Embracing neurodiversity

Embracing the term “neurodivergent” encourages recognition and acceptance of neurological differences. Language that respects and acknowledges diverse neurological experiences can contribute to a more inclusive and understanding team.

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How inclusive language can make for a more equitable workplace | The Drum

Great article from The Drum
The power of words: how inclusive language can make for a more equitable workplace

Creating a more inclusive hiring process

Making the hiring process more inclusive is not a simple task, especially when you are part of a large organisation. I have been fortunate to work in a dynamic startup with a fantastic HR team that championed inclusive practices and was happy to make changes fast. They were also incredibly receptive to the needs of the design industry, which made creating a hiring process super easy and enjoyable.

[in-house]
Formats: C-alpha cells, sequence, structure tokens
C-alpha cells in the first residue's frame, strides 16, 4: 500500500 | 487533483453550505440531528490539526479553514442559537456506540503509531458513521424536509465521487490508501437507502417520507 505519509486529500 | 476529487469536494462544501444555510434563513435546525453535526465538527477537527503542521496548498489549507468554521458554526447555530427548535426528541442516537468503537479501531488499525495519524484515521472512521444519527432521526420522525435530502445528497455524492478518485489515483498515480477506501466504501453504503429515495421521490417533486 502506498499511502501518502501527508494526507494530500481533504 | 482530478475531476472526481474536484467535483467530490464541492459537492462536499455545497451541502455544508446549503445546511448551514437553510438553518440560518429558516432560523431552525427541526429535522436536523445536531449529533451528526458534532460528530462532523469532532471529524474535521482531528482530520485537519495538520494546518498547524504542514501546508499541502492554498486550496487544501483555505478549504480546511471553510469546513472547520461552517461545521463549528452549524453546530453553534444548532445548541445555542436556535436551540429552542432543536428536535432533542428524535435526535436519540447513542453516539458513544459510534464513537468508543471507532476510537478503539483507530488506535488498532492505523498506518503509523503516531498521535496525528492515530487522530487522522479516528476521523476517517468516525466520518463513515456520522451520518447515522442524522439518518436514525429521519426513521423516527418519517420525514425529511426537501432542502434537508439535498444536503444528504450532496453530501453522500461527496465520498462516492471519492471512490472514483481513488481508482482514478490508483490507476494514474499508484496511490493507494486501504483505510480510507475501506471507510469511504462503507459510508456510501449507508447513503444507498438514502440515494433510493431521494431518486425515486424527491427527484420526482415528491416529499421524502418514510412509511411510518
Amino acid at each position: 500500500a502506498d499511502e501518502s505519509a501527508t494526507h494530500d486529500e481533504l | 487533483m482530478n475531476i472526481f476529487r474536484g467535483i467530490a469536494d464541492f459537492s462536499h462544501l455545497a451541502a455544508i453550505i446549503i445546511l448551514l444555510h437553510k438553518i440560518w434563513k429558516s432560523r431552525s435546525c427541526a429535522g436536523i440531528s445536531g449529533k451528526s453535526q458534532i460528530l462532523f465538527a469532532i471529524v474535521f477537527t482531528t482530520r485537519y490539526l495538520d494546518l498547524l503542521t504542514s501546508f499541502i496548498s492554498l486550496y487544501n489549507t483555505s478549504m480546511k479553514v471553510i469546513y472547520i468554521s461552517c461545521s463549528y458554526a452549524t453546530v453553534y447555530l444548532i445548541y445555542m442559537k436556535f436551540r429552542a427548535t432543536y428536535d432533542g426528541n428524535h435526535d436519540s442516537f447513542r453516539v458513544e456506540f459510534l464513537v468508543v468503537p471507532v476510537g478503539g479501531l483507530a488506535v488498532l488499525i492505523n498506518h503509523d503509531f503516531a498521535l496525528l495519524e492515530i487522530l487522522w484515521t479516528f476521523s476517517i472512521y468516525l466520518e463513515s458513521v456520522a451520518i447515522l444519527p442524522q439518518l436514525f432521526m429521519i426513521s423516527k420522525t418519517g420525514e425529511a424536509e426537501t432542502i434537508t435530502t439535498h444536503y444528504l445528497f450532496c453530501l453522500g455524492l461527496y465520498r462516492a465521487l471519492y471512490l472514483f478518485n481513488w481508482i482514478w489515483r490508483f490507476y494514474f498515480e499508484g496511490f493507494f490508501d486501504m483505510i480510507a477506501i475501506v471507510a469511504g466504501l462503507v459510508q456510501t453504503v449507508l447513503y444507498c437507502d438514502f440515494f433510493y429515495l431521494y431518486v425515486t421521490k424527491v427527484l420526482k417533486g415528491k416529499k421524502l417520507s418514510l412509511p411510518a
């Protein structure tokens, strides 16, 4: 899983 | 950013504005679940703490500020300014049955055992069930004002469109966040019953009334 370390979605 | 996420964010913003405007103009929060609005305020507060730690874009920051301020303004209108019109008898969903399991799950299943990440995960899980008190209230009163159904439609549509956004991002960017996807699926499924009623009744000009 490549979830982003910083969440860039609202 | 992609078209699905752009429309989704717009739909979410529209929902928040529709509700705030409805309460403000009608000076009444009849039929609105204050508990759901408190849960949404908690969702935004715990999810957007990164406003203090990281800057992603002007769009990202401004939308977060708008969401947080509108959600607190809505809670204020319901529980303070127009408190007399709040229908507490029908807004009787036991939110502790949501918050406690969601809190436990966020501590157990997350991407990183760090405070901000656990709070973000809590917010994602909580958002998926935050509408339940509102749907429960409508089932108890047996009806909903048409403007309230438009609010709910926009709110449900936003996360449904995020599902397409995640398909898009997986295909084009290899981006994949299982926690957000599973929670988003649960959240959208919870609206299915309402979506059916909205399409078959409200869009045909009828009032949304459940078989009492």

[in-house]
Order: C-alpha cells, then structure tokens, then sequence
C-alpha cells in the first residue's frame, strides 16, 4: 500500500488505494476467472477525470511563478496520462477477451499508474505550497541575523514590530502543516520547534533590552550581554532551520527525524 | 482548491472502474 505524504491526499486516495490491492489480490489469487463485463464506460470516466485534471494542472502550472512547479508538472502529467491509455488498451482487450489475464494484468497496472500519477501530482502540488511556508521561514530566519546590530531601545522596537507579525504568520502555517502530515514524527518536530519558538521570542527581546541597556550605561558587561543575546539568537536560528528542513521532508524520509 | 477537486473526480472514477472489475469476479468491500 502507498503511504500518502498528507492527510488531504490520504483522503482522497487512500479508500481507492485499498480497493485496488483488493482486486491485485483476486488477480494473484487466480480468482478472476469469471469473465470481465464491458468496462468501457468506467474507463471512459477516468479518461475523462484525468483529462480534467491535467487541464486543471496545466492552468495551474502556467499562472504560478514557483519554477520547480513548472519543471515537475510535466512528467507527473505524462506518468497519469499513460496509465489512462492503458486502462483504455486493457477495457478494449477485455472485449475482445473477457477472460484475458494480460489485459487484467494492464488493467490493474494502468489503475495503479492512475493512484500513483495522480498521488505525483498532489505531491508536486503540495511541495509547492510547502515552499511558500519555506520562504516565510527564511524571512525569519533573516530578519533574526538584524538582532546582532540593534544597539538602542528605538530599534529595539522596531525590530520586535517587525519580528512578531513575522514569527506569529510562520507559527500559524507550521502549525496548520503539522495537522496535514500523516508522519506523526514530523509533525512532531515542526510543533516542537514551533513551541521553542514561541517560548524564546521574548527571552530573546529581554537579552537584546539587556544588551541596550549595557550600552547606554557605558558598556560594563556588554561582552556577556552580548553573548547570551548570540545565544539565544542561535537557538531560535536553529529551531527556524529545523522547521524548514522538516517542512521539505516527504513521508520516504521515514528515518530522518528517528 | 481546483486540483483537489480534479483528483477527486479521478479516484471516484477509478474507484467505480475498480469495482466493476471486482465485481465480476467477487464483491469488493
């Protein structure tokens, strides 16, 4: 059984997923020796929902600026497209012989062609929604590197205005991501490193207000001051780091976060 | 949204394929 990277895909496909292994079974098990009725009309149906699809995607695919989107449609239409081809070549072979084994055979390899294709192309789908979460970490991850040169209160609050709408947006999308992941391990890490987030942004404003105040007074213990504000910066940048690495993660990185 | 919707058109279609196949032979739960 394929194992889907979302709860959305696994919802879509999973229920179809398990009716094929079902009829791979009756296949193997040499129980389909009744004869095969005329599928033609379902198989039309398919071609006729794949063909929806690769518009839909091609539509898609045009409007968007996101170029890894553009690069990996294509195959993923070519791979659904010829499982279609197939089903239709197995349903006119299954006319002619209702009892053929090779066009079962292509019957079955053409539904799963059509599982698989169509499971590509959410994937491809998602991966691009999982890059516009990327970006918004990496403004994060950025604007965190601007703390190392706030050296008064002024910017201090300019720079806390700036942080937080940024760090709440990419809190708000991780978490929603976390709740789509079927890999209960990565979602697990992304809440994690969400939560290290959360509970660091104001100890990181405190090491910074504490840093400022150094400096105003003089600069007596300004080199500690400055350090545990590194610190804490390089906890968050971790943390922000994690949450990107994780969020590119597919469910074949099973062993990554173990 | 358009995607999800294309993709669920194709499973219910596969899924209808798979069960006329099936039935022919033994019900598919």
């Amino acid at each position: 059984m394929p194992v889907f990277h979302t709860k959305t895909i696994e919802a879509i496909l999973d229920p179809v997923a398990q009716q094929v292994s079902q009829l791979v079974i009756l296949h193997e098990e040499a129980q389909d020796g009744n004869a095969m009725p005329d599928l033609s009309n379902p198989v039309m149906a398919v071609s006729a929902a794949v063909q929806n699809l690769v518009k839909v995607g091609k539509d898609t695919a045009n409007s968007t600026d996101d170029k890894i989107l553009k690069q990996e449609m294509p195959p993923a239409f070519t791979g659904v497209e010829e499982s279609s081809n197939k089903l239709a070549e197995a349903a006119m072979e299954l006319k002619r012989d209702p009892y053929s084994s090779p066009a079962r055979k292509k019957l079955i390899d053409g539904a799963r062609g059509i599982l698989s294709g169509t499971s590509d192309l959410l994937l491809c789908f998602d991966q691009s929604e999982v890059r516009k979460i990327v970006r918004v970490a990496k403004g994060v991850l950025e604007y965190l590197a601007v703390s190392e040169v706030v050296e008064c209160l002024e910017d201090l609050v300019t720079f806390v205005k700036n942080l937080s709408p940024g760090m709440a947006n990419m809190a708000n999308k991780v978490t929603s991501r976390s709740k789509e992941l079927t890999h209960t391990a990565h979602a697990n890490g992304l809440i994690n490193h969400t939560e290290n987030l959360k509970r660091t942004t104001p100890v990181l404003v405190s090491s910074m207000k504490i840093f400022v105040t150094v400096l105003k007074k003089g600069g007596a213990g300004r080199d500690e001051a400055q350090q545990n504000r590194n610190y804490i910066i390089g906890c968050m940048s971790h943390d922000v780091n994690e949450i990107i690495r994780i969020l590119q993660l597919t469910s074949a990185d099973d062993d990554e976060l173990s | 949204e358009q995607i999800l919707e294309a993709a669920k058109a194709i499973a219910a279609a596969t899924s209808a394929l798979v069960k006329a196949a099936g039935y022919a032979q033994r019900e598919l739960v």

I understand that not everyone is in this position, but I truly think that starting the conversation is just half the battle, so it’s worth starting.

One thing that I have been doing for a while is working with organisations that support people from underserved backgrounds in getting into tech, which we all know is mainly rich, white, and male folks. I have worked with The AgencyAD Academy, and, more recently, with the Prince’s Trust. They run a UX Bootcamp, and it has been great seeing a fantastic quality programme and student group.

This helped me connect with different realities and understand more about issues in the design industry around diversity and inclusion.

Blind screening

We enabled a feature in our recruitment system that allowed us to hide candidates’ names and surnames to eliminate unconscious bias.

Sometimes, we don’t realise that we make assumptions about people simply based on where they have worked, studied, and their given names.

So, getting rid of some of this information has supported our conscious effort to be fairer and more inclusive.